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The Decision-Making Dilemma
a blog by Maya Moskin, March 26, 2014
There is no such thing as an easy decision in the world of infertility. Often times you are stuck having to make a choice out of a handful of less than ideal options. Sometimes the odds seem so stacked against you, and yet you know you have to do something in order to progress forward towards the goal of making a family.
To start IVF or keep trying other alternatives? To stay with the same doctor after an unsuccessful cycle or to seek another? To move to donor or third party reproduction or start investigating adoption? To call it quits or keep trying?
Everything in the land of infertility is a compromise. Every choice comes with a lengthy list of pros and cons and fears and anxieties. So how do you make “the right” choice? How can you trust your gut after it’s been injected with various hormones and medications? How can you not be blinded by hope and yet still be hopeful? How can you know your statistical chances of success and still believe you can find that promised “one good egg”?
I’m not totally sure, but my husband and I have worked out a system and a way of thinking about these things that has helped us stay on track while taking breaks when we needed them.
The first thing we decided, back when we started this seemingly never-ending journey to build our family, is that there is no such thing as a “right” choice. We do our best. I often think of it as the “right now” choice. At every stage of our process, we’ve been presented with some options. We have to weigh the physical, emotional, and financial cost of each choice, pick something and move forward. The choices we have made, from multiple inseminations to IVF to donor eggs, have not resulted in the desired outcome. In retrospect, we could argue that perhaps we didn’t make “the right” choice. But we don’t think about that. We don’t look back, we don’t regret, we don’t blame anyone. We know that much of infertility is based on chance or luck or the stars aligning, and that there are no guarantees. And we know that we have made the best choice we could in the moment.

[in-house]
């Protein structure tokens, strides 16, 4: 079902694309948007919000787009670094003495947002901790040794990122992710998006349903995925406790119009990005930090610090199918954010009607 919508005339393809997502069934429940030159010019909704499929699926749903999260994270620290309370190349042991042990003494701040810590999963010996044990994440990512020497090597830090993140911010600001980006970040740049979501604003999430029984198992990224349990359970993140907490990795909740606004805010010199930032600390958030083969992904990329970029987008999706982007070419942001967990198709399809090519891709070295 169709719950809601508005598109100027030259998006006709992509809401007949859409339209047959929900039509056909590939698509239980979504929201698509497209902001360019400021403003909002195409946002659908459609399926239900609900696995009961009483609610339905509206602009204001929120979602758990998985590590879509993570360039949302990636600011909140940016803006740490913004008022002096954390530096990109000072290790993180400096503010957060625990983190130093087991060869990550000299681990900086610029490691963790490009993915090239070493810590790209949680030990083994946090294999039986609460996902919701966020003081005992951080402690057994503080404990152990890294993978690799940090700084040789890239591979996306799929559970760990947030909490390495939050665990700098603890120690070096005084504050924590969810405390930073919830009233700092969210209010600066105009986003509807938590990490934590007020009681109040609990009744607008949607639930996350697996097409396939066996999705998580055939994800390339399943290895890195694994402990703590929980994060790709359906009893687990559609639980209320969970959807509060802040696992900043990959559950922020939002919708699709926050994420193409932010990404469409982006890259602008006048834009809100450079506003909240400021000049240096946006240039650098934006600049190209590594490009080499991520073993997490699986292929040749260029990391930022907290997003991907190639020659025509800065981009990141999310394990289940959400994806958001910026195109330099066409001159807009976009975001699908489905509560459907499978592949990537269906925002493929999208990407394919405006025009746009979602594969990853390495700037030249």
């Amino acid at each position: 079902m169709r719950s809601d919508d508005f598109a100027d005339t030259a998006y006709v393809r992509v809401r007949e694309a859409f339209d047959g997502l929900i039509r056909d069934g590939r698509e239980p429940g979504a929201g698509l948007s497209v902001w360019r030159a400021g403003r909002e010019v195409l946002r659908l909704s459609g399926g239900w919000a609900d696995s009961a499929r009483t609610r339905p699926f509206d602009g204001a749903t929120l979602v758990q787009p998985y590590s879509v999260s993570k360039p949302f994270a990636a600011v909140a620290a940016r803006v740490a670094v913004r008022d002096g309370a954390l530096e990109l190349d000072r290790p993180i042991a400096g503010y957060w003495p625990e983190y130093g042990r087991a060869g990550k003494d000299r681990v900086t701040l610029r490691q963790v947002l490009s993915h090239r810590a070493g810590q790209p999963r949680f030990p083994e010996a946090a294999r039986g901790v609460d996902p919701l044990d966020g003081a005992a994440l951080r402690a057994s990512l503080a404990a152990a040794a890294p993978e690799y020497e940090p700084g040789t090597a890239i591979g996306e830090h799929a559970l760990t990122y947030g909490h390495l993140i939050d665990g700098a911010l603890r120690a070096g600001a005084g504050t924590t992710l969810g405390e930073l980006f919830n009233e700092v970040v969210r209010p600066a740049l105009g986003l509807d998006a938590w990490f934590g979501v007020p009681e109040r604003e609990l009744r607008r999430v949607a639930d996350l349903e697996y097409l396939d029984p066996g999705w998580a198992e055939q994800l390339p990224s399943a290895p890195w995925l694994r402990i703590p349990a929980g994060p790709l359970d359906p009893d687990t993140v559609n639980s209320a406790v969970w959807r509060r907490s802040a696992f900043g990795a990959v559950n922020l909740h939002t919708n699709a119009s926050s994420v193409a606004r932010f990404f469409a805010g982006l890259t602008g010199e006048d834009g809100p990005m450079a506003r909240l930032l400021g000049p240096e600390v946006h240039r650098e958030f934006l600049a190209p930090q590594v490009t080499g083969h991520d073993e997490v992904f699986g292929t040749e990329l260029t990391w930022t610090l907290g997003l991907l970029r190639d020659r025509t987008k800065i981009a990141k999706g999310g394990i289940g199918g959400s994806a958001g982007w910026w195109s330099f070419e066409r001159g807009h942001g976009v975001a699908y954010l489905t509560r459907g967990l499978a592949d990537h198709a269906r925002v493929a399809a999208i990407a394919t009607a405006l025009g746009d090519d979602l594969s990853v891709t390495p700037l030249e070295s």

The second thing we do was listen to each other. I am always wanting to push ahead. Noah often compares me to the pit crew of a NASCAR driver. I can change a tire and get the vehicle zooming off in record-breaking speed. But sometimes it’s smarter to take a step back, fully assess the situation, then proceed with caution. Noah and I agreed that if one of us doesn’t feel ready to move forward, that we wait. We are a team, and if the gut instinct of half the team feels a time out is necessary, than we do it. We listen to each other, talk to each other, and agree to the next step.
The third thing we do is an appropriate amount of research (notice I wrote appropriate and not overwhelming amount) and weigh the positives and negatives of each choice. We create an organized list of priorities, factor in what my body can handle, and divide it by the financial cost and see what we can come up with. It’s not an exact equation, but it does help us look at all the details closely.
Making infertility-related decisions is never easy. There’s a lot at stake. Hopefully you can remind yourself and your partner that you’re both doing the best you can and that everything is a step in your journey. And that one day, hopefully soon, you’ll get to make more exciting decisions, like baby names and stroller colors.